I wonder whose brilliant idea it was to have clowns entertain children. Is there a child alive who actually likes them?
Clowns have always made me uncomfortable (as have mascots, but that’s a different story). When I was little, I’d cry if one got too close to me.
When I heard about John Wayne Gacy, I wasn’t the slightest bit surprised. Of course a serial killer who preyed on young people would dress as a clown.
I’ve often wondered if Stephen King was thinking of Gacy when he wrote IT, featuring the terrifying clown Pennywise. I suspect Gacy has inspired many horror stories – the man was a serial-killing clown politician. Can’t get much scarier than that.
Gacy started molesting young men in Illinois when he was twenty-five. In 1967, he spent some time in prison for his first offence, but this barely slowed him down. A year later, he was again charged with sexually assaulting a teenage boy.
Like other killers before him, he soon figured out that the best way to satisfy his depraved urges and stay out of jail was to get rid of the witnesses. His contracting company gave him access to a seemingly endless supply of young men, and he continued to put on a happy face while he abused and murdered them. He was a successful politician, a prominent member of the Jaycees, and even posed for a picture with First Lady Rosalynn Carter in 1978.
A brilliant sociopath, Gacy didn’t arouse many suspicions until he got a little too comfortable. Still in ’78, Gacy was chatting with the owner of a pharmacy in Des Plaines when he mentioned he hired teenage boys. Fifteen-year-old Robert Piest overheard, and rushed out to tell his mother–who was waiting to drive him home–that someone wanted to talk to him about a contracting job.
“I’ll be right back,” he promised. It was her forty-sixth birthday, and she’d delayed her party until her son was finished work.
She never saw him again.
This time Gacy had gone too far. Robert’s co-workers were able to tell police who had last been seen with the missing boy. It didn’t take much digging for the investigators to discover two of Gacy’s young employees had also disappeared, or that he’d been convicted of assaulting and sodomizing other teenagers. As the net tightened around the serial killer, he continued to joke and laugh with the police officers, once telling them, “You know…a clown can get away with murder.”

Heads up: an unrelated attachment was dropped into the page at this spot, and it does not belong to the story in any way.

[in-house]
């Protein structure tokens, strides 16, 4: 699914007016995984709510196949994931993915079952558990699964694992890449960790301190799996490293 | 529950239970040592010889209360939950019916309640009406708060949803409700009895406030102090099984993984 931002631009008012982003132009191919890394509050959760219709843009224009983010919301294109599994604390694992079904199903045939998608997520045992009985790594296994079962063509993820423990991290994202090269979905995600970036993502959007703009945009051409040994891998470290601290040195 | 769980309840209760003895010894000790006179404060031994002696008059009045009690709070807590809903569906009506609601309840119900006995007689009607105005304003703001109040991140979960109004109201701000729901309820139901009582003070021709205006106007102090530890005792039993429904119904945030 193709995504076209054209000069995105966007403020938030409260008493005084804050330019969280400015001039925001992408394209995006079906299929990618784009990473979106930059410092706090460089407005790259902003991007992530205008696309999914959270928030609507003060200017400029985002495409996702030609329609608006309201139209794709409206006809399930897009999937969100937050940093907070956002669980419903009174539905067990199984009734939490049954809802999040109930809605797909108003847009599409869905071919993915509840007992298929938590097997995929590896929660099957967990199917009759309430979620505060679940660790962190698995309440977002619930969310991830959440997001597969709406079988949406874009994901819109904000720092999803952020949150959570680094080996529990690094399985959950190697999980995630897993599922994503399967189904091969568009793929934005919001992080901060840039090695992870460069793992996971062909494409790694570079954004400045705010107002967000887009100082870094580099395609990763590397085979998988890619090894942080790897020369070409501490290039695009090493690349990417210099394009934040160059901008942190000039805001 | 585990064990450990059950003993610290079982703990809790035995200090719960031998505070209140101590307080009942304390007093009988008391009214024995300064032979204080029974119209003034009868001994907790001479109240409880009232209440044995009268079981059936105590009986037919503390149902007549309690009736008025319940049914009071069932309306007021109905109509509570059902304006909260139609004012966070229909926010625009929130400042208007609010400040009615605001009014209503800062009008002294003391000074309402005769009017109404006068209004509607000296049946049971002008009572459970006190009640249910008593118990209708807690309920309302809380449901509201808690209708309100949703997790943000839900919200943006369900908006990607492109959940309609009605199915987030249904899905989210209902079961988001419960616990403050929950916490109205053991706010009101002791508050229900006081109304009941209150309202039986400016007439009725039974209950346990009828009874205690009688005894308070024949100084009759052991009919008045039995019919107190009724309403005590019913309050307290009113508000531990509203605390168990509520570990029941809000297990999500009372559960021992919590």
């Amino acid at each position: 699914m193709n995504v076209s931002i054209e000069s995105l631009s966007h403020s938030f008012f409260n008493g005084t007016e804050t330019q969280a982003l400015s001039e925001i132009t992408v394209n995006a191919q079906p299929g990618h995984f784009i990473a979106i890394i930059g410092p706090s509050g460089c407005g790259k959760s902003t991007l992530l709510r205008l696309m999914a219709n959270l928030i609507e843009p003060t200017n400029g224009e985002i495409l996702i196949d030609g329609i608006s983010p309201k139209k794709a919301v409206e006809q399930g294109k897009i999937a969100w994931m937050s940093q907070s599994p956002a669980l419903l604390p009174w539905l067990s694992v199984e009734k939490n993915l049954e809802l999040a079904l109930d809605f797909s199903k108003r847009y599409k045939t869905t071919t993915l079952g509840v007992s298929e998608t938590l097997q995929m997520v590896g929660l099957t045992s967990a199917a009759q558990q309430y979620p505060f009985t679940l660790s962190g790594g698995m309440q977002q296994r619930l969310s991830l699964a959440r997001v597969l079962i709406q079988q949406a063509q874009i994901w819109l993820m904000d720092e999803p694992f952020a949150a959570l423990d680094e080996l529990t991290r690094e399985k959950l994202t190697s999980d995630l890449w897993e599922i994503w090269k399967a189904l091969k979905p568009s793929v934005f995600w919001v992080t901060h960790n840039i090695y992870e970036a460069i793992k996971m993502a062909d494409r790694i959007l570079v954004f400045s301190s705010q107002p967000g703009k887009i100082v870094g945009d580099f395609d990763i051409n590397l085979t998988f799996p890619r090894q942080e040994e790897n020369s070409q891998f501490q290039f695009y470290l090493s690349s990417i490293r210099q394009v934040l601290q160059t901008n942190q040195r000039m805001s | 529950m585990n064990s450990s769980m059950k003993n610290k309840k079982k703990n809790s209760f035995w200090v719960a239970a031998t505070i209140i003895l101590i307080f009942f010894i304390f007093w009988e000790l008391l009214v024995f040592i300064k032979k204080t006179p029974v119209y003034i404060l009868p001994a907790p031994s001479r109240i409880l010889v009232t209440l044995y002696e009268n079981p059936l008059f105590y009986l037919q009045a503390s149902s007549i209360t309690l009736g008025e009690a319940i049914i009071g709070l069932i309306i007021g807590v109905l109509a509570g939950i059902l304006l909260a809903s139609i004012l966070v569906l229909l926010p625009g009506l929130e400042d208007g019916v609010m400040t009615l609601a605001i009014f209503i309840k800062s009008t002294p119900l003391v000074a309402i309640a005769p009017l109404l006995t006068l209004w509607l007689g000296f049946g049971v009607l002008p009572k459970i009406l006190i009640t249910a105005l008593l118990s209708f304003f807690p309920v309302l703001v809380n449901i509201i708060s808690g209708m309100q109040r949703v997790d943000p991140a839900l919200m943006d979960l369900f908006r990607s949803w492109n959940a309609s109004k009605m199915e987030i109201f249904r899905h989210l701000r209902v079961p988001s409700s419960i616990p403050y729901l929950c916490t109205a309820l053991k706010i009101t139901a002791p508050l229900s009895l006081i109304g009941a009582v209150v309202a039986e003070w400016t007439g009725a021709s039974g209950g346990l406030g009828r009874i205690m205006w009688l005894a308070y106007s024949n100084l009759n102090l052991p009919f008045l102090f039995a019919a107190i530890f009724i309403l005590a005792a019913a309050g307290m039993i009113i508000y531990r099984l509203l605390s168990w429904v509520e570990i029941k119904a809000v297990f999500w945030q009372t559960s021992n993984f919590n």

Not this clown. Not anymore.
As the police investigation resulted in more and more evidence, Gacy’s home was searched. An officer who used the killer’s bathroom detected the distinctive aroma of rotting flesh coming from the heating ducts. Gacy eventually confessed, showing police where the bodies were hidden. He is believed to have murdered at least thirty-three young men, twenty-six of whom were buried in his crawl space.
Gacy learned to paint during his fourteen years on death row, creating masterpieces that resemble Stephen King’s worst nightmares. Some people purchased his paintings just to burn them.
The portly killer was finally executed by lethal injection on May 10, 1994.
His final words?
“Kiss my ass.”
If clowns are your scare of choice, you’ll love L.L. Soares and G. Daniel Gunn’s Nightmares in Greasepaint, which is part of the Childhood Fears collection. I’ve seen a few reviewers guess at how Soares and Gunn worked together to co-write such a creepy novella–since the book is told from two points of view, the common assumption was that each author took charge of one. The truth is far more interesting.
L.L. SOARES: Dan Keohane (aka G. Daniel Gunn) and I have had pretty good luck working together. Our first collaboration, the short story “Mermaids,” was in Cemetery Dance (the first time either one of us were in that magazine).
When I first met Dan at a convention in 2000, we hit it off right away, and when we talked about what we were working on, he mentioned a story he called Billy and the Clown that he was having fun with but hadn’t finished. In subsequent years, I’d ask him how Billy was doing, and if I could read it, but the story always seemed to get pushed onto the back burner. Never finished. So around 2008 I said to him, “Hey, if you can’t finish the story, send it to me and I’ll finish it.” So he did. Originally, it was a short story that took place in the course of one scary evening, as a father, wife and son were terrorized by a supernatural clown. But, working together, we expanded on it, gave all the characters a backstory, defined more clearly who the clown was and what his powers were, introduced the mythology of a mysterious amulet, gave it a new title, and had it all culminate in that spooky night when the clown comes back to his family home.
G. DANIEL GUNN: I wrote the original story in late `80’s and it was my very first horror piece, what got me hooked on writing horror in the first place. I had worked on it and worked on it, and then it was stuffed in a file drawer for ten years until I met Lauran (L.L. Soares) at Necon. At that point it was a fond memory of my earlier writing days. But the guy kept bugging me. Somehow he knew just from the description that it was something he could have fun with. So he gets a printed (no disk copy) copy, scans it in and a while later I get it back with five thousand new words and a complete back story for the clown and father. Well, after back and forth between us for another two years and 14,000 more words (!) , we had Nightmare in Greasepaint. I’m really happy with how it came out.
L.L. SOARES: Me, too.
If you’re interested in getting your own copy of Childhood Fears, which includes the story Nightmare in Greasepaint, it’s available at all online retailers, including iTunes, Barnes & Noble, Kobo, and Amazon.